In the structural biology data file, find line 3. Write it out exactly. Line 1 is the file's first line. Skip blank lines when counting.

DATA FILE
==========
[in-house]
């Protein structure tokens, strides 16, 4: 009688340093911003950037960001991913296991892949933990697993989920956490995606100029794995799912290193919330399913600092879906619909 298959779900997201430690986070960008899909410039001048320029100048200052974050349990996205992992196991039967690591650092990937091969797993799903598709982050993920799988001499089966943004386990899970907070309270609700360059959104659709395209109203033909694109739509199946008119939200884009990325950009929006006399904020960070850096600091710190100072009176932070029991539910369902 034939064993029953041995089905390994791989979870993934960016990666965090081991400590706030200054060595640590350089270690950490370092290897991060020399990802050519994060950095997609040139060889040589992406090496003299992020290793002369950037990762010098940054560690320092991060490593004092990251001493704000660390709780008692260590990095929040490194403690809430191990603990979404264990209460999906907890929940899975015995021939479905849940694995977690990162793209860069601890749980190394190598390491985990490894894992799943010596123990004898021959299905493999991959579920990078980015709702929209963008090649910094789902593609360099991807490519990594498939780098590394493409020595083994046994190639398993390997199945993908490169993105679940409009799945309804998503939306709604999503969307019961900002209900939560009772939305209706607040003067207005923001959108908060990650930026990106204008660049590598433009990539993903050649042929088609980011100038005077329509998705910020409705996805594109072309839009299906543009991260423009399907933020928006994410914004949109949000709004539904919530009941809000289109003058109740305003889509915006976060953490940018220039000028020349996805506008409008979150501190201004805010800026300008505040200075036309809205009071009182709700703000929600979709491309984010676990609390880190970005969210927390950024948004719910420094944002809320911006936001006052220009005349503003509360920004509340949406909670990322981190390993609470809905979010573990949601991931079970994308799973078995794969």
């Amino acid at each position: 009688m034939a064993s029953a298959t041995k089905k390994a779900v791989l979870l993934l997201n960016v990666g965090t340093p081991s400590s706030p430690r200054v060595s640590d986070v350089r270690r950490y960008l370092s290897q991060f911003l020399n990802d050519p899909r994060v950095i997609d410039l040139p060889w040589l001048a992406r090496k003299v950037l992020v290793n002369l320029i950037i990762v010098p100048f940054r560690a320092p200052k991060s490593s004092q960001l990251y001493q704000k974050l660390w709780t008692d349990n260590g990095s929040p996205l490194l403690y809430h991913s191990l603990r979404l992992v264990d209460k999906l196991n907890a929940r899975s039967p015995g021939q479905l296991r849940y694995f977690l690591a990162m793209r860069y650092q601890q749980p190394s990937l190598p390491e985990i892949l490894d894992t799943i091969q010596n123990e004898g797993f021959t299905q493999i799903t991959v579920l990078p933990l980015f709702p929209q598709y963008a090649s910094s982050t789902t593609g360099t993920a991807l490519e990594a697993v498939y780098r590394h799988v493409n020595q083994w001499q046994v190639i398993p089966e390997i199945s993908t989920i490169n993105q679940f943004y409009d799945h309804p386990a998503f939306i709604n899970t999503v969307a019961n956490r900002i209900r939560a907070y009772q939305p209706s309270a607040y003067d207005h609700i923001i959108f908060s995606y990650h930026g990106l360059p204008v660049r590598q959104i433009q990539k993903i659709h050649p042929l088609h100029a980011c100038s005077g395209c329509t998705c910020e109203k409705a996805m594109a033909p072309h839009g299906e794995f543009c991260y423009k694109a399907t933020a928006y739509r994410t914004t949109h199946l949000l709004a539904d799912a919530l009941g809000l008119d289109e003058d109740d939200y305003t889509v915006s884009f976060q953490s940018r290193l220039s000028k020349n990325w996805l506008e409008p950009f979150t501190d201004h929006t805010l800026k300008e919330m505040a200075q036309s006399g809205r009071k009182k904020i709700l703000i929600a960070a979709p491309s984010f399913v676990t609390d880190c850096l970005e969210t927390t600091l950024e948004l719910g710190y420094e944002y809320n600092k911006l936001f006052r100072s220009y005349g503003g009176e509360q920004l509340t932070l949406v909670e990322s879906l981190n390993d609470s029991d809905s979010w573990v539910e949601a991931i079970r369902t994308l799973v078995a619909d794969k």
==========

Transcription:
């Amino acid at each position: 009688m034939a064993s029953a298959t041995k089905k390994a779900v791989l979870l993934l997201n960016v990666g965090t340093p081991s400590s706030p430690r200054v060595s640590d986070v350089r270690r950490y960008l370092s290897q991060f911003l020399n990802d050519p899909r994060v950095i997609d410039l040139p060889w040589l001048a992406r090496k003299v950037l992020v290793n002369l320029i950037i990762v010098p100048f940054r560690a320092p200052k991060s490593s004092q960001l990251y001493q704000k974050l660390w709780t008692d349990n260590g990095s929040p996205l490194l403690y809430h991913s191990l603990r979404l992992v264990d209460k999906l196991n907890a929940r899975s039967p015995g021939q479905l296991r849940y694995f977690l690591a990162m793209r860069y650092q601890q749980p190394s990937l190598p390491e985990i892949l490894d894992t799943i091969q010596n123990e004898g797993f021959t299905q493999i799903t991959v579920l990078p933990l980015f709702p929209q598709y963008a090649s910094s982050t789902t593609g360099t993920a991807l490519e990594a697993v498939y780098r590394h799988v493409n020595q083994w001499q046994v190639i398993p089966e390997i199945s993908t989920i490169n993105q679940f943004y409009d799945h309804p386990a998503f939306i709604n899970t999503v969307a019961n956490r900002i209900r939560a907070y009772q939305p209706s309270a607040y003067d207005h609700i923001i959108f908060s995606y990650h930026g990106l360059p204008v660049r590598q959104i433009q990539k993903i659709h050649p042929l088609h100029a980011c100038s005077g395209c329509t998705c910020e109203k409705a996805m594109a033909p072309h839009g299906e794995f543009c991260y423009k694109a399907t933020a928006y739509r994410t914004t949109h199946l949000l709004a539904d799912a919530l009941g809000l008119d289109e003058d109740d939200y305003t889509v915006s884009f976060q953490s940018r290193l220039s000028k020349n990325w996805l506008e409008p950009f979150t501190d201004h929006t805010l800026k300008e919330m505040a200075q036309s006399g809205r009071k009182k904020i709700l703000i929600a960070a979709p491309s984010f399913v676990t609390d880190c850096l970005e969210t927390t600091l950024e948004l719910g710190y420094e944002y809320n600092k911006l936001f006052r100072s220009y005349g503003g009176e509360q920004l509340t932070l949406v909670e990322s879906l981190n390993d609470s029991d809905s979010w573990v539910e949601a991931i079970r369902t994308l799973v078995a619909d794969k």